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Your Impact on Potential: Postgraduate Scholarships

Our PhD students are bringing the future of healthcare to life.

Axial spondyloarthritis (axSpA) is a form of inflammatory arthritis in the lower back, affecting an estimated one in 200 adults in the UK. There’s no cure, but exercise can be used to help with symptoms and maintain mobility.

A patient’s condition is monitored via a score on the Bath Ankylosing Spondylitis Metrology Index (BASMI), which can currently only be measured by a trained professional such as a physiotherapist. With these appointments at a premium, wouldn’t it be easier if people could accurately take their own BASMI score?

Violet Henderson is addressing this issue in her PhD in Computing, funded by the Royal United Hospitals Bath NHS Foundation Trust (RUH). She’s developing a smartphone app that will calculate a person’s BASMI score based on measurements taken by a friend or family member using a simple tape measure.

With the app providing guidance and feedback, patients are empowered to better keep on top of their prognosis and the most suitable exercises for their current condition.

Violet explains:

"The project is touching on a lot of things that I find interesting – it’s the human user side of computer science. The research is working towards something very positive, to help people with this chronic condition."

Next steps

Violet’s PhD scholarship has enabled her to continue her education at Bath after completing a degree in Computer Science in 2017 and a Master’s in Digital Entertainment in 2018.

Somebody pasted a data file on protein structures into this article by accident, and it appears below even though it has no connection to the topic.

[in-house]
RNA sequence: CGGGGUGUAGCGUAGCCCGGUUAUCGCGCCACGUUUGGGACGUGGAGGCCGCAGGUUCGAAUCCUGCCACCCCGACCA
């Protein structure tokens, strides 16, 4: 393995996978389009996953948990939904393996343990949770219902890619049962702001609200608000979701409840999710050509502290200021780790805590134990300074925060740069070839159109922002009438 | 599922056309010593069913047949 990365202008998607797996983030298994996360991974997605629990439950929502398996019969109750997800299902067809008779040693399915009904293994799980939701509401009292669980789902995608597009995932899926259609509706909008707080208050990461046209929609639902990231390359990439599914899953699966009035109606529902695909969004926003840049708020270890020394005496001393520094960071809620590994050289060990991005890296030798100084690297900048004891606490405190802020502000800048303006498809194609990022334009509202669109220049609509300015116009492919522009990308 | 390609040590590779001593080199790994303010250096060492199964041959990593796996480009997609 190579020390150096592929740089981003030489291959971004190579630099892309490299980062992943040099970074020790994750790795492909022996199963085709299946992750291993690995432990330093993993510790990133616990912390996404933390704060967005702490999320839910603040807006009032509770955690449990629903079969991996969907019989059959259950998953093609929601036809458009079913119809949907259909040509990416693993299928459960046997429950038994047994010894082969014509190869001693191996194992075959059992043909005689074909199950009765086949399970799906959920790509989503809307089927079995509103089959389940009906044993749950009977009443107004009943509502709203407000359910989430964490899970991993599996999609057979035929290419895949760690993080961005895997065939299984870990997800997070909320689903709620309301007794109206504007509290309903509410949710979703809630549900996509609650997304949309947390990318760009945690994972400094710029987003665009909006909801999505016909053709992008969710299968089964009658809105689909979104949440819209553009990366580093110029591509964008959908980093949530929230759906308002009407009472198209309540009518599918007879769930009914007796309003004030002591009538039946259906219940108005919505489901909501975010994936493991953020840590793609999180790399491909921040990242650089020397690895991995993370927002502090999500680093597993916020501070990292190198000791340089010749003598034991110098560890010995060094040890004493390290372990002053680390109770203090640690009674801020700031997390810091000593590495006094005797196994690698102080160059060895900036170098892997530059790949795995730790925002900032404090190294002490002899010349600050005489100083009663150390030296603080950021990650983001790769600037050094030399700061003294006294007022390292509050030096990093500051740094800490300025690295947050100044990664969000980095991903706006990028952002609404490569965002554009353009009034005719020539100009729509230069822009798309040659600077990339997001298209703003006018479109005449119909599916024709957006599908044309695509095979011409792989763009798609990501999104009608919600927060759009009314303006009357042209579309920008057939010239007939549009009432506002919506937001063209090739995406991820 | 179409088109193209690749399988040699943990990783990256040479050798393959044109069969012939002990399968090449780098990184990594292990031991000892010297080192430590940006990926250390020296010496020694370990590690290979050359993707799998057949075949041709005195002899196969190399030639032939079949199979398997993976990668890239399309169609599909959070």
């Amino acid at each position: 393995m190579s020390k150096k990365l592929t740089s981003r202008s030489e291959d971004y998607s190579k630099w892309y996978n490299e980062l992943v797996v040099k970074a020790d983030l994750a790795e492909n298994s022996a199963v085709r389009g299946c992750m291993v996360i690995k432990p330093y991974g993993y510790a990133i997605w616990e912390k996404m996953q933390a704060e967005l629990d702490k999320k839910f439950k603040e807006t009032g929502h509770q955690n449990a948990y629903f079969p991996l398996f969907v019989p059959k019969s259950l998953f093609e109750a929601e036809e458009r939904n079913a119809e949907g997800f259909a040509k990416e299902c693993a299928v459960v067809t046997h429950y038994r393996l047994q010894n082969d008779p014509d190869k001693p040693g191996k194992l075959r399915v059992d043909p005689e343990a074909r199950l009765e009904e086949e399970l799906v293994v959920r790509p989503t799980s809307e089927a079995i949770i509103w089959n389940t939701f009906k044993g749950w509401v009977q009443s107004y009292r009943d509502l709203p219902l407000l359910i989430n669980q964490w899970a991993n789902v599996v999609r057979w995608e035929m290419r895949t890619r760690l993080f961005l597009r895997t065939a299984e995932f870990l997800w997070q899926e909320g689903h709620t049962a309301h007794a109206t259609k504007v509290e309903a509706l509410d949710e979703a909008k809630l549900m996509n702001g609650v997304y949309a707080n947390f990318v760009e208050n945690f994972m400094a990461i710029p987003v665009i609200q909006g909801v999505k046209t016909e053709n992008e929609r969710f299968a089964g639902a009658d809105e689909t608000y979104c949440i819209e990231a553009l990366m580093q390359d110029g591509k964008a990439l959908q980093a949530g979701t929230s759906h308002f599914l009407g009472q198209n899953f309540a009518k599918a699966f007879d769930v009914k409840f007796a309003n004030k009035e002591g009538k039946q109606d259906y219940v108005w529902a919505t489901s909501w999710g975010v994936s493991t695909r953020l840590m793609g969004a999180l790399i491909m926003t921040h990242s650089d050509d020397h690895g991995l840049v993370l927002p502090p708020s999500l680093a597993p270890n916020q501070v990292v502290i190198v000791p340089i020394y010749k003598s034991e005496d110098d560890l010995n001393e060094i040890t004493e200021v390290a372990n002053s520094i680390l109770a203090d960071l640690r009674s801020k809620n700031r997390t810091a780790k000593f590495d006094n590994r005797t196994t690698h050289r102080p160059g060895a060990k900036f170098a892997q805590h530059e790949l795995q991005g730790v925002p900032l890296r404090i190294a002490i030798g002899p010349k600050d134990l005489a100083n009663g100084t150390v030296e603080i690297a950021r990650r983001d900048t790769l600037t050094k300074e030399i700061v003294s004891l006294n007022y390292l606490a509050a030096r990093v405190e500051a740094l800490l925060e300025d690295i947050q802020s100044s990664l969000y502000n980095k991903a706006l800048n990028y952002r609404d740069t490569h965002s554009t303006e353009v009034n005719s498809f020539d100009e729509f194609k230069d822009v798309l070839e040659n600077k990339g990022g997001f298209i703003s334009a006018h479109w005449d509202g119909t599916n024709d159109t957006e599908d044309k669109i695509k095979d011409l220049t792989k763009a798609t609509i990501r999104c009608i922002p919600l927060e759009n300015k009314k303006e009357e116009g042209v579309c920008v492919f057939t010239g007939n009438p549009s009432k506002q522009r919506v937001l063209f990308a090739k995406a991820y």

Violet Henderson stood in front of a tree

She also works alongside the RUH as part of the Spondyloarthritis Research Consortium, which also includes academics from the University’s Centre for the Analysis of Motion, Entertainment Research and Applications (CAMERA). Other PhD scholarships across the University are supported by philanthropic donations by individuals, trusts and foundations, and our corporate partners.

Violet continues:

"Without the funding, this research wouldn’t have happened. There have been quite a lot of expenses – obviously there are my living expenses, but there’s also been equipment we had to buy for the research, particularly different smartphones for testing and evaluation."

The app is currently in its final stages of testing and has been distributed to a cohort of patients for feedback. So far, results have been promising, and Violet hopes this will act as a proof of concept to convince the NHS to invest in professional development of a similar app for widespread use in the future.

Healthy partnerships

Our research with the RUH addresses a range of healthcare challenges:

Patient transportation

A team from our Department of Mechanical Engineering are working to improve trolley design.

Heart disease

Researchers in our Department for Health are testing a new ‘Super Rehab’ programme tailored to individuals.

Paediatric resuscitation

Staff from the University’s Centre for Therapeutic Innovation designed custom storage to safely house equipment on trolleys.

Discover more about Violet's research

Read our Parade Profile